Following the conversation, Ichiro agonizes over whose fault the failed conversation was, saying that he “reduces conversations to the inconsequential because Brown is of that life which [he has] forfeited and, forfeiting it, [has] lost the right to see and hear and become excited over things which are of that wonderful past” (Okada 52). Ichiro’s thoughts reflect a deep guilt and self- deprecation, shattering the model minority myth following World War II. Japanese men did not only feel alienated from American society, but also had real depression and mental health issues due to the trauma inflicted upon them simply due to their race. Okada’s point of view honors this perspective and brings it to life, creating an unflinchingly realistic point of view.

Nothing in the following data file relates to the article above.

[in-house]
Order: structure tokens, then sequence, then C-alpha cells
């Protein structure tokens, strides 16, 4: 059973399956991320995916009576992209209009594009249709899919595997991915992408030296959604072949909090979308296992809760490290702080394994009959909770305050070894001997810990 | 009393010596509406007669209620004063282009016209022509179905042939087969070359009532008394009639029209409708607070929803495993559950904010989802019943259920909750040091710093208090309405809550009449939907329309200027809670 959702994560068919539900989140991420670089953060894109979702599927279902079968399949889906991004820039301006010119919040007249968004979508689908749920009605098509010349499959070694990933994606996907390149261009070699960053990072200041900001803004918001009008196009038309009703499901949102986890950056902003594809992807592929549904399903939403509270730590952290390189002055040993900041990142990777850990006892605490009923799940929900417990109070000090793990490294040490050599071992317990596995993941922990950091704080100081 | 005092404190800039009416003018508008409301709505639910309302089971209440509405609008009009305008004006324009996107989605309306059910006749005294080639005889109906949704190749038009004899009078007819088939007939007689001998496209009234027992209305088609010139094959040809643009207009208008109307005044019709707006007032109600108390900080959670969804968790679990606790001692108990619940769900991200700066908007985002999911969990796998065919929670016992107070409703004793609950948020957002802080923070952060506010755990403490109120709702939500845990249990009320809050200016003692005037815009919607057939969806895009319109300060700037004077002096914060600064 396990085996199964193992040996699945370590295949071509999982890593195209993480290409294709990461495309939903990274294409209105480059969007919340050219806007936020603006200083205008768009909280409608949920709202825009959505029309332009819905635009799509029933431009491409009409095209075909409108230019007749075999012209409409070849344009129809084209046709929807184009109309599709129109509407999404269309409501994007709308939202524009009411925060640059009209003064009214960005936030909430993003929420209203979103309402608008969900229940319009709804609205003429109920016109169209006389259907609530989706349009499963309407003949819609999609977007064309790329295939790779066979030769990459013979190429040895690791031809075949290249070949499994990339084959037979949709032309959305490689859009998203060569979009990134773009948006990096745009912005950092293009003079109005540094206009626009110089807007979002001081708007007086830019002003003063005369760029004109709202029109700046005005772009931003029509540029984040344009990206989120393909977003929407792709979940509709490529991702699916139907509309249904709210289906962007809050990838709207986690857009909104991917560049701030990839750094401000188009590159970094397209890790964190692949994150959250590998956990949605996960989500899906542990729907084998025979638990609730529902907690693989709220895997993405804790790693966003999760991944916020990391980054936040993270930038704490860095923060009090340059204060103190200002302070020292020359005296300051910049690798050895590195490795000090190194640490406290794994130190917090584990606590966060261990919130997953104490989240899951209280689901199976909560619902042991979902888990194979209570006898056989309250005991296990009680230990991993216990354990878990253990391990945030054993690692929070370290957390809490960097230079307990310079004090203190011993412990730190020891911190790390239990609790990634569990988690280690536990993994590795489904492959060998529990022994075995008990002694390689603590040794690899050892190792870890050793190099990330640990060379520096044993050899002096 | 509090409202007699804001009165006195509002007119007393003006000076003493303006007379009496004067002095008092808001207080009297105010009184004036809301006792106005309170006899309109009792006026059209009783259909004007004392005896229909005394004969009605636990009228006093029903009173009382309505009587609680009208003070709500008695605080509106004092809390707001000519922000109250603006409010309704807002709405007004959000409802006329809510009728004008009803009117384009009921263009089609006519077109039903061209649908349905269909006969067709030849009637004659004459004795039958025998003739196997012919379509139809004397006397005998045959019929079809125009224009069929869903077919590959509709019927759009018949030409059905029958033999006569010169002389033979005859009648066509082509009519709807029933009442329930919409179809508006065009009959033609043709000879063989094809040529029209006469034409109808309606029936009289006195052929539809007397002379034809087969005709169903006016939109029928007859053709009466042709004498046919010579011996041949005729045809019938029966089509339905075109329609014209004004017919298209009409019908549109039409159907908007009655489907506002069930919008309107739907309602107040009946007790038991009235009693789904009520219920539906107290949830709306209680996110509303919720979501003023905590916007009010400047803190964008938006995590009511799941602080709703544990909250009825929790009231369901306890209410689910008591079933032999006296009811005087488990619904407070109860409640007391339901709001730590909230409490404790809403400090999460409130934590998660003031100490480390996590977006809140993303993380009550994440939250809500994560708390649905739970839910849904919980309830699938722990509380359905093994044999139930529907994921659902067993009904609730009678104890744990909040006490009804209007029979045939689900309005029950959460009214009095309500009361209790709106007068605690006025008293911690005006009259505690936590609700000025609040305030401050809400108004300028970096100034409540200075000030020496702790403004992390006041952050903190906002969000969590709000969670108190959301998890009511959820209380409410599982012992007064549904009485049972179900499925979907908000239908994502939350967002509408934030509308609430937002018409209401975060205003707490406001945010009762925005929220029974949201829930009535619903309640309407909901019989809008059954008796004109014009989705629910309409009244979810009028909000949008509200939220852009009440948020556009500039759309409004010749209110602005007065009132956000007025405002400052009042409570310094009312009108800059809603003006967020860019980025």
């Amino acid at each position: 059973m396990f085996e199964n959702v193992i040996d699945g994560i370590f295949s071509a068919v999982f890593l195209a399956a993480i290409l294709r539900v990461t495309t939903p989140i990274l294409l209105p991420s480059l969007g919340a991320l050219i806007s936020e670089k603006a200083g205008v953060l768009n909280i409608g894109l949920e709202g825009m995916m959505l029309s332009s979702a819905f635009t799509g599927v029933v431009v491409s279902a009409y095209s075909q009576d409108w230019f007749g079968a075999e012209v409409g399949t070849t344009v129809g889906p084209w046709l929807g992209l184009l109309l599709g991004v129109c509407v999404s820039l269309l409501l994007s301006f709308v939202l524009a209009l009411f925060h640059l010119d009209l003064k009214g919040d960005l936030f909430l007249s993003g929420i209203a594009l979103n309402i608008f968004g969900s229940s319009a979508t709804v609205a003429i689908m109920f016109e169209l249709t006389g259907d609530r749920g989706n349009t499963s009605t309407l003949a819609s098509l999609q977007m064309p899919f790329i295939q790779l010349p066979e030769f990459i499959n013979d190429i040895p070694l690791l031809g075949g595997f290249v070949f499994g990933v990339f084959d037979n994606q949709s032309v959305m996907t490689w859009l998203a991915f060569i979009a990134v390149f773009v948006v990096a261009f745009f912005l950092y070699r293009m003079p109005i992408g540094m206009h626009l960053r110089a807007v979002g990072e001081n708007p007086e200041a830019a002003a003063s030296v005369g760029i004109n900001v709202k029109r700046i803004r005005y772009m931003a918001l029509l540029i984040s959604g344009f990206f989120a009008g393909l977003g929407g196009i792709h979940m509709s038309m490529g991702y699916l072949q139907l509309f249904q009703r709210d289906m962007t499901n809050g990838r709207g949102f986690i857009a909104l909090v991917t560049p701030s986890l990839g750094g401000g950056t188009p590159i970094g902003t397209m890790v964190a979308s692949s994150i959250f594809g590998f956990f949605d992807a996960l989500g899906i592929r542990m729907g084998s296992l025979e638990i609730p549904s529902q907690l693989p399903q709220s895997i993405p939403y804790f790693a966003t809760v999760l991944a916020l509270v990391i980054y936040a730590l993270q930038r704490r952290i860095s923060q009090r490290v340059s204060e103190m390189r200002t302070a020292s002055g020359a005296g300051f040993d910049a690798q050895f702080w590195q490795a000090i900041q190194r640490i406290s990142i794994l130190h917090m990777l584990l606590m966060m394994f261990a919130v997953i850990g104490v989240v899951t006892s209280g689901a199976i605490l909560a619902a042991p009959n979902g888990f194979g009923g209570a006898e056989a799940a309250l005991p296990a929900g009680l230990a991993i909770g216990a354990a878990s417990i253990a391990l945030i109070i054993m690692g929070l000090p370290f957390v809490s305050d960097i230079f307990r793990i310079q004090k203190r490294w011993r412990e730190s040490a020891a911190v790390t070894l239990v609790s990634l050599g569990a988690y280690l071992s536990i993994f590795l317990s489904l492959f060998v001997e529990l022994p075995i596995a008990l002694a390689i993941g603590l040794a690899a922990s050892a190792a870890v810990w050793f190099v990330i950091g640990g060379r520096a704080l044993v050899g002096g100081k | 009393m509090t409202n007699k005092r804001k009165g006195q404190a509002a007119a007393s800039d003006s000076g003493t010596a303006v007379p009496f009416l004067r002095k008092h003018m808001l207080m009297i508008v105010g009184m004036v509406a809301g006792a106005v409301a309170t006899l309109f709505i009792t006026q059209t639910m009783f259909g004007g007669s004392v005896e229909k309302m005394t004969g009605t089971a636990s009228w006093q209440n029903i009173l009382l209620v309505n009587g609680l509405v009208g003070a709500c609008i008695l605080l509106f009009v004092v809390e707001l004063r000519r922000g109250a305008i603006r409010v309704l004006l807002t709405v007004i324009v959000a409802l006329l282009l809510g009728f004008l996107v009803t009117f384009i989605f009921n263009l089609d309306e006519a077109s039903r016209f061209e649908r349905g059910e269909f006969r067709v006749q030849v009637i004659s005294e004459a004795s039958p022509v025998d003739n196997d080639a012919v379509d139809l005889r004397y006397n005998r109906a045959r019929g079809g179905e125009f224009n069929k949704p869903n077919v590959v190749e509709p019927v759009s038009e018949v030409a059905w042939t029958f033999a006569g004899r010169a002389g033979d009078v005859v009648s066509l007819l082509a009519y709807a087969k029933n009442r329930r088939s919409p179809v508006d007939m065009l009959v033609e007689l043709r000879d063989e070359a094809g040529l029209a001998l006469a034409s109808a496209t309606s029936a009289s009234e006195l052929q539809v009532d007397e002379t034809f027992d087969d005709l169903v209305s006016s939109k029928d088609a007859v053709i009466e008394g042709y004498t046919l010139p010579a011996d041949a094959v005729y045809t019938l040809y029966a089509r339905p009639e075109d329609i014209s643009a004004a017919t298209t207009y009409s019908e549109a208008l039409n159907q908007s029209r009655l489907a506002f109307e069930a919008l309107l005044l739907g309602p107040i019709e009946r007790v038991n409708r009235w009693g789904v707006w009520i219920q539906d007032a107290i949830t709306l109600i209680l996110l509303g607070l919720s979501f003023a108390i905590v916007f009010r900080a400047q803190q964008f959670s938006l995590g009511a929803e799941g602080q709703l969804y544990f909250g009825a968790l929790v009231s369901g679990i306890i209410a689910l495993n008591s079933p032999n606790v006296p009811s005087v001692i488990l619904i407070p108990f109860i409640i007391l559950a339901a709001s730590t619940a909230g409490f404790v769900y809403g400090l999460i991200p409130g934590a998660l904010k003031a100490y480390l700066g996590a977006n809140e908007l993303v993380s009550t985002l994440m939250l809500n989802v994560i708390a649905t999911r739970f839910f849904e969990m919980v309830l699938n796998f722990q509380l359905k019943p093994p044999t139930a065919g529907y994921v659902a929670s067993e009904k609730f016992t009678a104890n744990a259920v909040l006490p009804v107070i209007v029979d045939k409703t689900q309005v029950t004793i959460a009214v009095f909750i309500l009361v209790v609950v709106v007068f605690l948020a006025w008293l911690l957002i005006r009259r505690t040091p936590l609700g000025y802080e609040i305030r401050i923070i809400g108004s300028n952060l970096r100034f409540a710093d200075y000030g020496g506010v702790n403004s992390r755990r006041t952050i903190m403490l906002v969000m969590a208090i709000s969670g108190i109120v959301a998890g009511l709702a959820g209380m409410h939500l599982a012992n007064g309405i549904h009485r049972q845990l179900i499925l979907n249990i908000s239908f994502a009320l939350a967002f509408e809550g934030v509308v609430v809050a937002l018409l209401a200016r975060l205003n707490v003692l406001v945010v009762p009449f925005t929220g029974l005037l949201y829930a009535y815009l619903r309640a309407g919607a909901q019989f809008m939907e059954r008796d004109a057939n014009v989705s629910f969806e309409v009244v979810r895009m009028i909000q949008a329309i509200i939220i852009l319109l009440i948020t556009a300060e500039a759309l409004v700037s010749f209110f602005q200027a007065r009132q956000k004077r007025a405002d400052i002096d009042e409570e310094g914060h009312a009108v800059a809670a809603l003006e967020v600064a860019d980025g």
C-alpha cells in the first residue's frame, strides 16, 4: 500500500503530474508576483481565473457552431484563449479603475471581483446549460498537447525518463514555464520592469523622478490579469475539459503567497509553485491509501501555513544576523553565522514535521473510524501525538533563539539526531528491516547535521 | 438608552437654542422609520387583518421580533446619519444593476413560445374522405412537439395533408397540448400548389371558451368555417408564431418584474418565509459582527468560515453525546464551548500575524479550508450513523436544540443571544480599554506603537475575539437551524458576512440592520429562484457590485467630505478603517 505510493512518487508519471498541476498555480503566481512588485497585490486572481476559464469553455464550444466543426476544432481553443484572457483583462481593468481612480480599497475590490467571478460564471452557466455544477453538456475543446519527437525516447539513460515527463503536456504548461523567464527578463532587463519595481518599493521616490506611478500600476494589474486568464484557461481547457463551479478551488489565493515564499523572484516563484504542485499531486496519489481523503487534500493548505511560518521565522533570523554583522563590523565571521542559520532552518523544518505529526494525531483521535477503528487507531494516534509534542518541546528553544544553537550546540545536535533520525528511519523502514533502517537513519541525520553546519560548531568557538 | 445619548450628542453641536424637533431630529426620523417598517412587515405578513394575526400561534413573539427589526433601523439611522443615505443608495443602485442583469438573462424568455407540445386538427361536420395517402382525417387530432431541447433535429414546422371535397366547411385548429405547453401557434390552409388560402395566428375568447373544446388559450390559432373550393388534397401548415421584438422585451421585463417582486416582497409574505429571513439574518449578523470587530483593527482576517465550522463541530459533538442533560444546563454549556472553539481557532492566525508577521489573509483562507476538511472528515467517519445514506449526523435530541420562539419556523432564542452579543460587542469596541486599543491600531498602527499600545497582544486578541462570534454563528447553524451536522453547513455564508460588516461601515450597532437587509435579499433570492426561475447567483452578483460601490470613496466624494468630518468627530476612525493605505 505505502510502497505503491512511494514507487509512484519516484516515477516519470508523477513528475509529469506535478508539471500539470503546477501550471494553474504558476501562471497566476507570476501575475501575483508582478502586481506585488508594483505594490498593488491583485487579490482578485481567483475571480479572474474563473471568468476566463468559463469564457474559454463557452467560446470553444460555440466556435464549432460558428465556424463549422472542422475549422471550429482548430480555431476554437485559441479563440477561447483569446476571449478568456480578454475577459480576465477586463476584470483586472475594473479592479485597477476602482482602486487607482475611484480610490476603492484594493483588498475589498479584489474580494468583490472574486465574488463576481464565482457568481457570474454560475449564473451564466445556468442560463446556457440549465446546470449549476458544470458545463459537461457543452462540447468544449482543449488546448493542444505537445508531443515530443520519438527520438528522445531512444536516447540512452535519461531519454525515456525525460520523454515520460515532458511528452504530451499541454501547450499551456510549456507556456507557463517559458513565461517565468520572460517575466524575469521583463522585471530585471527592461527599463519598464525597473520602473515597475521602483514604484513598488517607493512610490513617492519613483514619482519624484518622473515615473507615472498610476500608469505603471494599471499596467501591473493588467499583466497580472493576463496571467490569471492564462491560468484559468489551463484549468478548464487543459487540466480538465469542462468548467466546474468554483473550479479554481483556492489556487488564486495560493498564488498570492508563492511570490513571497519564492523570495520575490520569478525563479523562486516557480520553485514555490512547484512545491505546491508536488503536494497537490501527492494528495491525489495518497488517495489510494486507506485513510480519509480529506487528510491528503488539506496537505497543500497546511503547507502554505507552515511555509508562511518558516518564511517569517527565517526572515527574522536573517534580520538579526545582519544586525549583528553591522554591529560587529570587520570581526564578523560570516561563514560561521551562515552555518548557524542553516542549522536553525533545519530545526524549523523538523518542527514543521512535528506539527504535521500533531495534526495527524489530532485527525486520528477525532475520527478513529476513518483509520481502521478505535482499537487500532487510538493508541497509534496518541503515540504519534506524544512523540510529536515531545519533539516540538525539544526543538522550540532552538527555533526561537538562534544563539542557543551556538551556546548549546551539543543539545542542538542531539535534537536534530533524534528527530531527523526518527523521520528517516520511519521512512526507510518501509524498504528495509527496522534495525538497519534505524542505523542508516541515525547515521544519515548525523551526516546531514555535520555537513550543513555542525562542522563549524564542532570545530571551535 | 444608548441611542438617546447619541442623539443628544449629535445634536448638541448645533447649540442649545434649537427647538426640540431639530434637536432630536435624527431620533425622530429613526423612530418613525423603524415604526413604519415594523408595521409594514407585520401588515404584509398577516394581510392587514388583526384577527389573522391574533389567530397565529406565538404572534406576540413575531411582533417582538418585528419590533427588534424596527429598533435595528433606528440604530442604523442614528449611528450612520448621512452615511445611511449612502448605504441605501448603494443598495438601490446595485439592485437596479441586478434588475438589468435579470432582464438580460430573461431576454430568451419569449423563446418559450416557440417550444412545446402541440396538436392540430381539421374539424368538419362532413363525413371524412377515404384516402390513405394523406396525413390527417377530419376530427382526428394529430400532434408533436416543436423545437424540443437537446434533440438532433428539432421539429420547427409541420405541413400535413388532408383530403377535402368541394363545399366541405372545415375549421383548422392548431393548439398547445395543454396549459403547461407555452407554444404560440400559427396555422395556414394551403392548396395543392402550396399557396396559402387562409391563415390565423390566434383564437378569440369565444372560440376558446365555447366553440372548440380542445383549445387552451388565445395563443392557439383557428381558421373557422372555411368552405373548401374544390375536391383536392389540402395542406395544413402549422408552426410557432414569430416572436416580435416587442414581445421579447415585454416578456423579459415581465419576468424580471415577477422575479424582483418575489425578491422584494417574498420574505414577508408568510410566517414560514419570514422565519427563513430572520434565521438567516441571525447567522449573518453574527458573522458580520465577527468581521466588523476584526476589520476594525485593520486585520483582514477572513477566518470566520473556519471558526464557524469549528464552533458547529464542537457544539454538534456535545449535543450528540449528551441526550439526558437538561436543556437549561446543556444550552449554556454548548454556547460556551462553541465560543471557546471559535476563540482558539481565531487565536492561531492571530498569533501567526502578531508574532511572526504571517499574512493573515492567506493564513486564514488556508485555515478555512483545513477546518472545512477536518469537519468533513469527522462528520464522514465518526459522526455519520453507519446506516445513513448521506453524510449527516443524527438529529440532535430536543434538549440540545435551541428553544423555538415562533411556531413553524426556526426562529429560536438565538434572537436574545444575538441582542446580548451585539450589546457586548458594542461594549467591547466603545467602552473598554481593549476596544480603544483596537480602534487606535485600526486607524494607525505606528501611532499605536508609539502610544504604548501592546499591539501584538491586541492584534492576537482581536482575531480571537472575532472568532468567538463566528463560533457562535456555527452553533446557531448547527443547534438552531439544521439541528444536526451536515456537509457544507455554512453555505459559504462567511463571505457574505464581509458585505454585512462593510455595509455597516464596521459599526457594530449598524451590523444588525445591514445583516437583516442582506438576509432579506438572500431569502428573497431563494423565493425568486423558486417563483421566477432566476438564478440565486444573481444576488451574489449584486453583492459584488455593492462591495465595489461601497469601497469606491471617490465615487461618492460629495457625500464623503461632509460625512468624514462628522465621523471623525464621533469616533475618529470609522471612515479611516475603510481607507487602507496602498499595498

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Works Cited

Okada, John. No-No Boy. University of Washington Press, 2014.

3 thoughts on “Introspection and Alienation in “No-No Boy”